// return false from animation to stop
if (animation(timeStep) === false) {
return;
}
}
lastTime = time;
requestAnimationFrame(frame);
};
requestAnimationFrame(frame);
};
const random = (max = 9, min = 0) => {
return Math.floor(Math.random() * (max - min + 1) + min);
};
const colors = ['red', 'green', 'blue', 'purple', 'orange'];
const collidingBalls = ({ width = 400, height = 400, parent = document.body, count = 50 } = {}) => {
const display = new Canvas(parent, width, height);
const balls = [];
for (let i = 0; i < count; i++) {
balls.push(new Ball({
radius: random(8, 3) + Math.random(),
color: colors[random(colors.length - 1)],
position: new Vector(random(width - 10, 10), random(height - 10, 10)),
velocity: new Vector(random(3, -3), random(3, -3)),
}));
}
let state = new State(display, balls);
runAnimation(time => {
state = state.update(time);
display.sync(state);
});
};
collidingBalls();
@GMartigny
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Hi,
I liked reading your article. It's well explained and has some real interesting detail. Your code is squeaky clean !
I too have done a lot of animation with <canvas> and I though I will share with you what I learned too.

The elephant in the room is the collision. Of course, it's the most difficult part. Lots of your issues comes from Euler physics (adding speed to position each loop) and can be solved with Verlet integration. It's more complex, but a lot more stable.

Objects have a "position" and a "previous position" properties. Each frame, you move an object by the difference between the two. The magic trick is, you just need to change the "position" to change the velocity.
In case of collision, both particles repeal each other by the distance they overlap multiplied by some ratio.
Check out this pen I made using this technique.

Finally, I would say that immutability is a great thing, but not always the best solution. Here, you're using a lot of memory by duplicating your objects each time you do any operation. I don't have any definitive answer. With a small amount of particles on an decent computer it shouldn't matter anyway.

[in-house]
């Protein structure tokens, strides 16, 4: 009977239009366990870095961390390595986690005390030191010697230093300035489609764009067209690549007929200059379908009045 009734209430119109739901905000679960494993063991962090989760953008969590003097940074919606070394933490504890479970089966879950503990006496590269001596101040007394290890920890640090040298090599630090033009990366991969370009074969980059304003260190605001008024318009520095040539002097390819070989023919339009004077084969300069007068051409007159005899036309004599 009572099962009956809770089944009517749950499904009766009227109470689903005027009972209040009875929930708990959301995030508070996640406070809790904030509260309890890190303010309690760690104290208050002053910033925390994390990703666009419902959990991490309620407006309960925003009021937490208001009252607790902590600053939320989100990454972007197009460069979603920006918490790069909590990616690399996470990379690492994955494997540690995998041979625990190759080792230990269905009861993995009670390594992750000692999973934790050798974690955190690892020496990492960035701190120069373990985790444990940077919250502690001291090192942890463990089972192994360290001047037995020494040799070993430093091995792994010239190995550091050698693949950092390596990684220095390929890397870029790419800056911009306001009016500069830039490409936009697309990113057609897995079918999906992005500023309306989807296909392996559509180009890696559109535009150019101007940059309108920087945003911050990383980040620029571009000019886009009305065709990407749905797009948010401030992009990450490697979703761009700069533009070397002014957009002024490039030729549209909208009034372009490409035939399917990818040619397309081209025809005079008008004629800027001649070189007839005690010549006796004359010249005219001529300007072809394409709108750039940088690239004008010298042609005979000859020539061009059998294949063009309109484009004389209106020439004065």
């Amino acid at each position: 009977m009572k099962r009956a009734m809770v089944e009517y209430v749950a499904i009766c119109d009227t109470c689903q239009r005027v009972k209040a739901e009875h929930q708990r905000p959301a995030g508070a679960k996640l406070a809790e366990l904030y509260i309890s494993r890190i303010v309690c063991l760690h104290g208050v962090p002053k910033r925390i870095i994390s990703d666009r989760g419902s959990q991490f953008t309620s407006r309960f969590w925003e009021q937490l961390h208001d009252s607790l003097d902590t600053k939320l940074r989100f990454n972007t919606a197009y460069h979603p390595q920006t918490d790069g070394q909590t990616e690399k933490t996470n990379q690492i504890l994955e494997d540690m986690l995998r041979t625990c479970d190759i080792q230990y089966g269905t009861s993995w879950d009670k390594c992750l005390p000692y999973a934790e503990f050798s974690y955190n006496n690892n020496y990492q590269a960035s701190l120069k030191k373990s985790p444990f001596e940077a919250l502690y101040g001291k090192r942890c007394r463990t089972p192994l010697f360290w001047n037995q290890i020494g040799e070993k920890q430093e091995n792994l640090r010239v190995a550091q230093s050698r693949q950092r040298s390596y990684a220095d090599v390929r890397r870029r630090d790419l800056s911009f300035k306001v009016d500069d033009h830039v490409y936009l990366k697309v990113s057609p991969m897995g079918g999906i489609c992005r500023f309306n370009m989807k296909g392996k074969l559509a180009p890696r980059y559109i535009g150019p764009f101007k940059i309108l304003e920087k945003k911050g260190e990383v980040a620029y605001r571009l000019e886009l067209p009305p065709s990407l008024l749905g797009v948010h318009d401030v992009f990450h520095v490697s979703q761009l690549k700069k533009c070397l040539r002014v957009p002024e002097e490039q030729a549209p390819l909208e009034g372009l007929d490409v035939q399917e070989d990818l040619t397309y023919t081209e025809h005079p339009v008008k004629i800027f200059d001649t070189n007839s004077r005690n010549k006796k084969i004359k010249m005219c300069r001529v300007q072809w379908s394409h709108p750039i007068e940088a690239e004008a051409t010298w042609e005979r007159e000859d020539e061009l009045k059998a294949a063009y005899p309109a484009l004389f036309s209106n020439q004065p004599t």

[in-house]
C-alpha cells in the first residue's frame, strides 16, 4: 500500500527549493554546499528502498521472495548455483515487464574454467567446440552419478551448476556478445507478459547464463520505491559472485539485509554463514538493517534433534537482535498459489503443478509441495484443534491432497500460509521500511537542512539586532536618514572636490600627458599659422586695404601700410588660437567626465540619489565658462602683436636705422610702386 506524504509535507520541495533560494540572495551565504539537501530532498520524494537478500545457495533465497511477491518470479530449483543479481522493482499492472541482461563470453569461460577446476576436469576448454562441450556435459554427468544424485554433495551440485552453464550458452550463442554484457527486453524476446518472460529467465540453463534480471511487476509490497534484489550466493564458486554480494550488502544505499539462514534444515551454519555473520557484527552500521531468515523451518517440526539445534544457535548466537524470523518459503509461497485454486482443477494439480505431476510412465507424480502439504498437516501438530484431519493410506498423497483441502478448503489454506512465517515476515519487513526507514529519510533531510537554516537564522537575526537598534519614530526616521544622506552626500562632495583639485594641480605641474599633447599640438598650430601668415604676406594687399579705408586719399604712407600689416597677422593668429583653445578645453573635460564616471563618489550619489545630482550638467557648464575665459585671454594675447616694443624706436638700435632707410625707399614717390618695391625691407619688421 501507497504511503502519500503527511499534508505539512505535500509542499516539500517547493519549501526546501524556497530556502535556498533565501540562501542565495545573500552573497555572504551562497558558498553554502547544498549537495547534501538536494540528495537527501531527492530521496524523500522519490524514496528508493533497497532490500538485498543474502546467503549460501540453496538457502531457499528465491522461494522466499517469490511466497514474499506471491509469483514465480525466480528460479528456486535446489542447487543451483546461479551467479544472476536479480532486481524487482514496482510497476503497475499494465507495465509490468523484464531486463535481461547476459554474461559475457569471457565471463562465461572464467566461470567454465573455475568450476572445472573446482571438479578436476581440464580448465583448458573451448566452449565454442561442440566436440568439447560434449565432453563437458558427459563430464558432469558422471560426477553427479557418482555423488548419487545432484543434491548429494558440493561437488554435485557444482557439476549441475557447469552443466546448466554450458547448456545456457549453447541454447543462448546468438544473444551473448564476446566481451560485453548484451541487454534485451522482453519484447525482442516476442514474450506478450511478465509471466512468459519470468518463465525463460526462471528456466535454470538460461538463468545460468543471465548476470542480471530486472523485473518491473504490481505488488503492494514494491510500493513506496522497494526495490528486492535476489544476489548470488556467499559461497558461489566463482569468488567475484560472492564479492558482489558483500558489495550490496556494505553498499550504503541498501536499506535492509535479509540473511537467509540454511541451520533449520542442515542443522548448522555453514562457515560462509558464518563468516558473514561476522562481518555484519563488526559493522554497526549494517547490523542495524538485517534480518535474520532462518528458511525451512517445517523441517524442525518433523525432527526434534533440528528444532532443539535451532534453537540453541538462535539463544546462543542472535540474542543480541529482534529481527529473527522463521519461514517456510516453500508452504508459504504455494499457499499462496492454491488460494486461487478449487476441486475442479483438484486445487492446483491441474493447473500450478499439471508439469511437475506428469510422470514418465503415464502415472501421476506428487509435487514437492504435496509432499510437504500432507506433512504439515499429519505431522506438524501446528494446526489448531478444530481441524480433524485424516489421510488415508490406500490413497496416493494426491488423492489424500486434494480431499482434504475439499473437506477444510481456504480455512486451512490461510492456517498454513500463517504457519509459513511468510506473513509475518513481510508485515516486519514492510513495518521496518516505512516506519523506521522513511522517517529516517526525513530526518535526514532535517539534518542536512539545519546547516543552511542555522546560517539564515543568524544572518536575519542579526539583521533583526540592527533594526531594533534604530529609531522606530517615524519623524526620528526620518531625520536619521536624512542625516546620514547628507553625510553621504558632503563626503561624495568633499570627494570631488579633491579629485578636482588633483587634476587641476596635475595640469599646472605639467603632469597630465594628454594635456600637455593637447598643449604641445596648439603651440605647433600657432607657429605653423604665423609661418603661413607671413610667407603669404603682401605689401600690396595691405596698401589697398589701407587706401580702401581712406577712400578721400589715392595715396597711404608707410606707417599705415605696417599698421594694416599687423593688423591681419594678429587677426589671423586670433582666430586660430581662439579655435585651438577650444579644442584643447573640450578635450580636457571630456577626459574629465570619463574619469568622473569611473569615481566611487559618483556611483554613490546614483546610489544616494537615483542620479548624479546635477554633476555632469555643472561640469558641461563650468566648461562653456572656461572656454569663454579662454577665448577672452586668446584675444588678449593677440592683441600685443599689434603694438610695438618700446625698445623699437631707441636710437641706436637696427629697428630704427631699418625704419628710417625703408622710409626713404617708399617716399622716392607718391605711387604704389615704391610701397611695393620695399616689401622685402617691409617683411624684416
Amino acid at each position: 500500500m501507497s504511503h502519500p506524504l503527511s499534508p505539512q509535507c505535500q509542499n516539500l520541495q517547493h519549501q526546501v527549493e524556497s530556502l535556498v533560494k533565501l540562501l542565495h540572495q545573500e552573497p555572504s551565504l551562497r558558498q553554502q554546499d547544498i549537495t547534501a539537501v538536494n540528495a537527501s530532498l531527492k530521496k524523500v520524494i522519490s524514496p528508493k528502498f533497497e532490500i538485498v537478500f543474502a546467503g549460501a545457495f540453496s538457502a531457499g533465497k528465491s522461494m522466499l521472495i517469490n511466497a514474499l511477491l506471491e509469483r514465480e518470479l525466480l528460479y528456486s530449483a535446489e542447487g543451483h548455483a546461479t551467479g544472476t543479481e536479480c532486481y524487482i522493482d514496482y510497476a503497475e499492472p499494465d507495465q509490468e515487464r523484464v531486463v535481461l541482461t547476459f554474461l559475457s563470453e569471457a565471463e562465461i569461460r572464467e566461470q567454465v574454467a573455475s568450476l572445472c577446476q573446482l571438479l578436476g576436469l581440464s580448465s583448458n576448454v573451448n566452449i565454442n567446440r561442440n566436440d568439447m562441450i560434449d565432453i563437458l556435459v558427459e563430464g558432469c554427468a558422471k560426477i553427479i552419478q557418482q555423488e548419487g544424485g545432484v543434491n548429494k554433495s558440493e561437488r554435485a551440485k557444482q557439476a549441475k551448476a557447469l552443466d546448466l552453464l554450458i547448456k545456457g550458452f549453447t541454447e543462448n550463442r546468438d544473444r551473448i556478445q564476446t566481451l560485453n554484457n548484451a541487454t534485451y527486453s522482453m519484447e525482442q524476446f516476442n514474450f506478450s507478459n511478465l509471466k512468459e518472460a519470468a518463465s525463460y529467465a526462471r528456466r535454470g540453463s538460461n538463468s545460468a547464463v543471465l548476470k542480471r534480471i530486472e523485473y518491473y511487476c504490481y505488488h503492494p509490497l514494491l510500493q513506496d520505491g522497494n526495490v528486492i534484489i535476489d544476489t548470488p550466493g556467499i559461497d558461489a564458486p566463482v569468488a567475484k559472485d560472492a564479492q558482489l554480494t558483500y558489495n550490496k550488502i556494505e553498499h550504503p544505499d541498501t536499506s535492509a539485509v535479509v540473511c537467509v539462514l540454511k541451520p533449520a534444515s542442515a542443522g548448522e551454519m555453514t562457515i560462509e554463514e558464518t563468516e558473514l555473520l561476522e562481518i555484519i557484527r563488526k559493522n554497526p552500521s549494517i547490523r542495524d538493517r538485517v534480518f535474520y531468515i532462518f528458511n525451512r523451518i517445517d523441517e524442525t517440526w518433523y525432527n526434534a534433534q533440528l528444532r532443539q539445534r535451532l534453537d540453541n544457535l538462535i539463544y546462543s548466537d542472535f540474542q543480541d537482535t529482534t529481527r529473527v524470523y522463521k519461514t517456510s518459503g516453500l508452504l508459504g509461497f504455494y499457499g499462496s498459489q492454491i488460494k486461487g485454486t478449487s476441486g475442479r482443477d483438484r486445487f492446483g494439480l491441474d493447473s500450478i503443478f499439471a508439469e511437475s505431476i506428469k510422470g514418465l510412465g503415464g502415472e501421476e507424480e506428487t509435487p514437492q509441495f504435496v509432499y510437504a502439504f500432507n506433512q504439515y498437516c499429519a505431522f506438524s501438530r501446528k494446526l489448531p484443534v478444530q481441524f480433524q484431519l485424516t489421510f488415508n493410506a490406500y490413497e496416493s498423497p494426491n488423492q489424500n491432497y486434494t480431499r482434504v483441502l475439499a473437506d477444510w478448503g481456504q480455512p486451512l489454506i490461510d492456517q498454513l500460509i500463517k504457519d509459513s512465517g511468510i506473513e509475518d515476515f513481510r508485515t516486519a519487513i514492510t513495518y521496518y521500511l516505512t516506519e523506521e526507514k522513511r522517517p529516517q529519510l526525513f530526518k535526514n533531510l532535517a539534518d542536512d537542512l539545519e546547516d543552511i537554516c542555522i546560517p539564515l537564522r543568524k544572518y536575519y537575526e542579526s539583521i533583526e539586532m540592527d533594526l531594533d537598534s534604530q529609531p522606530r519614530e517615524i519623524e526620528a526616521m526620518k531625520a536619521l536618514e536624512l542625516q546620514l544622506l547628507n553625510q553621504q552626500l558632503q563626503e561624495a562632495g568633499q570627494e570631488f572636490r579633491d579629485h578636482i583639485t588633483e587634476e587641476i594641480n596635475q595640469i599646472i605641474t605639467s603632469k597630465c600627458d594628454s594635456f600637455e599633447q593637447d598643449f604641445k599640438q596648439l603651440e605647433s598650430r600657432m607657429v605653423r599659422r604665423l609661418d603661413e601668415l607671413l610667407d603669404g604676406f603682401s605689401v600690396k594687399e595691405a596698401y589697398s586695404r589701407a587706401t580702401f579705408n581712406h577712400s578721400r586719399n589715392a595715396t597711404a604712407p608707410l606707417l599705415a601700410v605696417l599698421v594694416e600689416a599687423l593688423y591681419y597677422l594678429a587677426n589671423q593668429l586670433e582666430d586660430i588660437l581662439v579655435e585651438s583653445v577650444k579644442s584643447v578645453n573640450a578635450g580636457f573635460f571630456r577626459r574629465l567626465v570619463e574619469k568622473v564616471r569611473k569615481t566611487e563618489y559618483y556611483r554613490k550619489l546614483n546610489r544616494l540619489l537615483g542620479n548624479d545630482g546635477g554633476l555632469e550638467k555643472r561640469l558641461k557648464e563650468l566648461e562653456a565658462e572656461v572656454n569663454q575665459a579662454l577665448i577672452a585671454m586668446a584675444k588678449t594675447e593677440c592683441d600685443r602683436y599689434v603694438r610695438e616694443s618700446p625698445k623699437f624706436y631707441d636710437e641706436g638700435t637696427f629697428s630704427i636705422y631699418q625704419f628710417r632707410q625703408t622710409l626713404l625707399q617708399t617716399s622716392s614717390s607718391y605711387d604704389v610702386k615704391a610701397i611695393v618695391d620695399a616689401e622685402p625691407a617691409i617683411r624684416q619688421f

<canvas> are awesome and you figured out all you need to know to do any 2D animation scene. Keep at it.

@cyrilf
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cyrilf commented Aug 13, 2020

Thanks! 👏
I really appreciate your article. 👌

There is a small typo left. Here's how to fix it.

  • Solution 1:
-const collidingBalls = ({ width = 400, height = 400, parent = document.body, count = 50 }) => {
+const collidingBalls = ({ width = 400, height = 400, parent = document.body, count = 50 } = {}) => {
  • Solution 2:
-collidingBalls();
+collidingBalls({});

@lvisei
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lvisei commented Oct 10, 2020

Cool

@joshuabradley012
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joshuabradley012 commented Oct 12, 2020

@GMartigny thank you so much for the kind words and advice! I will certainly be looking into Vertlet Integration and how it can improve my solution.

@cyrilf I'm not sure I see the mistake? The code works correctly as far as I can tell, what error are you solving for?

@cyrilf
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cyrilf commented Oct 13, 2020

@joshuabradley012 if I copy/paste your gist into a codepen the following error appears: Uncaught TypeError: Cannot read property 'width' of undefined (line 219).
It is due to the fact that the function collidingBalls is expecting an object as an argument but got undefined (so the deconstructing is failing).That's what my two solutions above are trying to solve.

@joshuabradley012
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@cyrilf got it! Thank you. Updating now.

@StarTraX
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StarTraX commented Dec 9, 2022

I found your site when searching for code that I could modify to simulate gas molecules impacting a rough surface for a research project. It's brilliant, but....
After a few minutes running the average speed of the balls starts to increase, and fairly soon goes ballistic. This is a bit of a show-stopper for me as I will need it to run in a stable way for tens of minutes. I assume the issue derives from rounding errors, which will be pretty hard to trace, but I wonder if you have addressed this issue and maybe have a remedy?
PS, I'm running on a Mac in Safari and Chrome.

@joshuabradley012
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@StarTraX I've noticed the same issue. I also believe it derives from rounding errors, but I've noticed it runs differently on different OSs as well, so there may be a frame timing issue.

I have not addressed this issue, unfortunately.

@kelvinpraises
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@StarTraX and @joshuabradley012, it seems that whenever the mass multiplier evaluates to anything greater than 1, it adds entropy and speed into the system. So, putting the multiplier under 1 reduces both the randomness and acceleration.